The first test with jewelry is made with the suspected material itself. Articles are rarely if ever made of the pure metal, and even the so-called pure gold and platinum jewelry contains other metals. It is necessary, Schwartz and Peck point out, to determine the other metals which make up the alloy and patch test with each metal. In this regard they wish to call attention to the fact that in testing for nickel sensitivity the five cent piece is not a proper material, since it is made of 75 per cent copper and only 25 per cent nickel. To test for nickel sensitivity a 5 per cent solution of nickel sulphate should be used. Similarly a one cent piece is not proper metal for testing for a possible copper sensitivity, since a penny in addition to copper contains 5 per cent tin and zinc. All of the sjlver coins contain 10 per cent copper.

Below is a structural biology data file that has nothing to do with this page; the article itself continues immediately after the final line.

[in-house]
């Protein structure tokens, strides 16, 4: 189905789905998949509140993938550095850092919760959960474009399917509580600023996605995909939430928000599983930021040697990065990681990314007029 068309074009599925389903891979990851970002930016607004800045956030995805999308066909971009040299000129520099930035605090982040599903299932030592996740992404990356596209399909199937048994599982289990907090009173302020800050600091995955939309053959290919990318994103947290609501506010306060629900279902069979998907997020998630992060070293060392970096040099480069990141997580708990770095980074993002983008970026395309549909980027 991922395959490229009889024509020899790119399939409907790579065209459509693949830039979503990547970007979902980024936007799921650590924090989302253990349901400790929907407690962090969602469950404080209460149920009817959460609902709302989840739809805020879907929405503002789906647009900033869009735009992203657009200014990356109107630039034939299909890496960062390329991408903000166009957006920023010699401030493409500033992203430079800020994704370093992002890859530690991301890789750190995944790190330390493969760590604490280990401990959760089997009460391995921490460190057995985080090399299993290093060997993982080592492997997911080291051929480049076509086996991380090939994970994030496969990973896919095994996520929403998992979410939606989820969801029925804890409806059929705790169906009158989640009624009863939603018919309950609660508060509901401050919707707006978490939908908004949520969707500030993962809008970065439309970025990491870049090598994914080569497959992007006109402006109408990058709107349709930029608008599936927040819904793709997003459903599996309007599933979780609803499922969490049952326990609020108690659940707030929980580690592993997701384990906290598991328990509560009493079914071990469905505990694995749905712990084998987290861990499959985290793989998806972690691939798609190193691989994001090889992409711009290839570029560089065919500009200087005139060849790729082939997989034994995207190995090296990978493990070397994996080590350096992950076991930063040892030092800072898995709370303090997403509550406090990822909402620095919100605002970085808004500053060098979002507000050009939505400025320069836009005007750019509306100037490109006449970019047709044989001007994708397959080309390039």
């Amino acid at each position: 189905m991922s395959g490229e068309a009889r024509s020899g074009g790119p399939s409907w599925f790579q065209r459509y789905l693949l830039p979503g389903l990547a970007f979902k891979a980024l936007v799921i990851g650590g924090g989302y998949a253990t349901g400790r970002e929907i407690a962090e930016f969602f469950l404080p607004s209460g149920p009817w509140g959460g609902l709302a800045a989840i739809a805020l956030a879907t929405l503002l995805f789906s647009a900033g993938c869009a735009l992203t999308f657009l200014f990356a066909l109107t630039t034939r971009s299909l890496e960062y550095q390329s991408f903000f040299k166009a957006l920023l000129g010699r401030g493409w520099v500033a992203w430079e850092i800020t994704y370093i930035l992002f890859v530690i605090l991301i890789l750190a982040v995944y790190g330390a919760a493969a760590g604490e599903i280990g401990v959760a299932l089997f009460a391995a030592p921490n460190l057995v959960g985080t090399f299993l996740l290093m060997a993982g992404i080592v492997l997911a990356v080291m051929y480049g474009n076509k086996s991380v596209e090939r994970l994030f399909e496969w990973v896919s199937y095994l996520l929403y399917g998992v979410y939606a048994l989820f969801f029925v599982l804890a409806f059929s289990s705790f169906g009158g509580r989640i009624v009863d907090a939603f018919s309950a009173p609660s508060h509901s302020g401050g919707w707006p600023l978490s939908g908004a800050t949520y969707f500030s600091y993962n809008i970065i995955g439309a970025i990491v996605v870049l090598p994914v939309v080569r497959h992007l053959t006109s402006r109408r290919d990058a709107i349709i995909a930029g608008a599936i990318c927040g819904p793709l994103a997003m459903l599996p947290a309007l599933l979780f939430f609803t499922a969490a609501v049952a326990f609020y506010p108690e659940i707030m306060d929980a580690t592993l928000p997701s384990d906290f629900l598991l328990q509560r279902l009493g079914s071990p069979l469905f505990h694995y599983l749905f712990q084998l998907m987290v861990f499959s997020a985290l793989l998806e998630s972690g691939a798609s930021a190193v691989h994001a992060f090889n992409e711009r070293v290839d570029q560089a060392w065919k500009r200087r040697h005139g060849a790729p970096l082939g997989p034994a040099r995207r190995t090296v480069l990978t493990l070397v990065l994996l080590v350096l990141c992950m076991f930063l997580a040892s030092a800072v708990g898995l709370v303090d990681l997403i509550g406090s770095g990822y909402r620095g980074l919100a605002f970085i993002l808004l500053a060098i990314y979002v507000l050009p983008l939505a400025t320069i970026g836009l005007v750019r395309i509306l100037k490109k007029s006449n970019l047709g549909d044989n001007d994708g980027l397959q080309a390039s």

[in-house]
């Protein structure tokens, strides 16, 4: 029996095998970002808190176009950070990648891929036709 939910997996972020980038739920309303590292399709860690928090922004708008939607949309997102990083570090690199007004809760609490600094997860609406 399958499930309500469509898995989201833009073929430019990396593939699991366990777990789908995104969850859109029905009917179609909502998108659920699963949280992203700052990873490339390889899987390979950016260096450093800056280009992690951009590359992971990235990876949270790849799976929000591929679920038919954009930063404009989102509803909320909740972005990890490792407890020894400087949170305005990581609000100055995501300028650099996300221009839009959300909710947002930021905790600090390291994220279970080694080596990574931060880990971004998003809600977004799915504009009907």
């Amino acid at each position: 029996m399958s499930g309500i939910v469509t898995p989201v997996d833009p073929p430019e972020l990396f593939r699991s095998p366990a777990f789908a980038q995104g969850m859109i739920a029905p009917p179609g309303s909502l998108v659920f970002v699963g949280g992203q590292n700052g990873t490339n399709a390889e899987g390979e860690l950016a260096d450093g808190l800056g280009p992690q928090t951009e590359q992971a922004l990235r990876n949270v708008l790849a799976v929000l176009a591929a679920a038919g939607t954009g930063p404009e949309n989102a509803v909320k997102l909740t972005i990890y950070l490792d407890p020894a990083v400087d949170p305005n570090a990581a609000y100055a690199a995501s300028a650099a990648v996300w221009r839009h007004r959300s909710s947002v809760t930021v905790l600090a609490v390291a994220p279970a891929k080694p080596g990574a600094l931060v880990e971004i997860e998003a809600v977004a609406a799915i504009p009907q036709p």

To carry out the patch test, a piece of cotton or gauze is dipped in a watery solution or an alcoholic extract of the suspected material-or a small portion of the suspected material may be used for the test-and this is applied to a clear spot on the arm or back. The sample is removed at the end of 48 hours-or sooner, if an inflammation of the skin has resulted.

A positive test is indicated by redness or vesiculation at the site of the contact of the skin and the suspected material. Nothing happens if the test is negative. Sometimes it takes considerable time and patience to find out the real cause of such unpleasant skin troubles.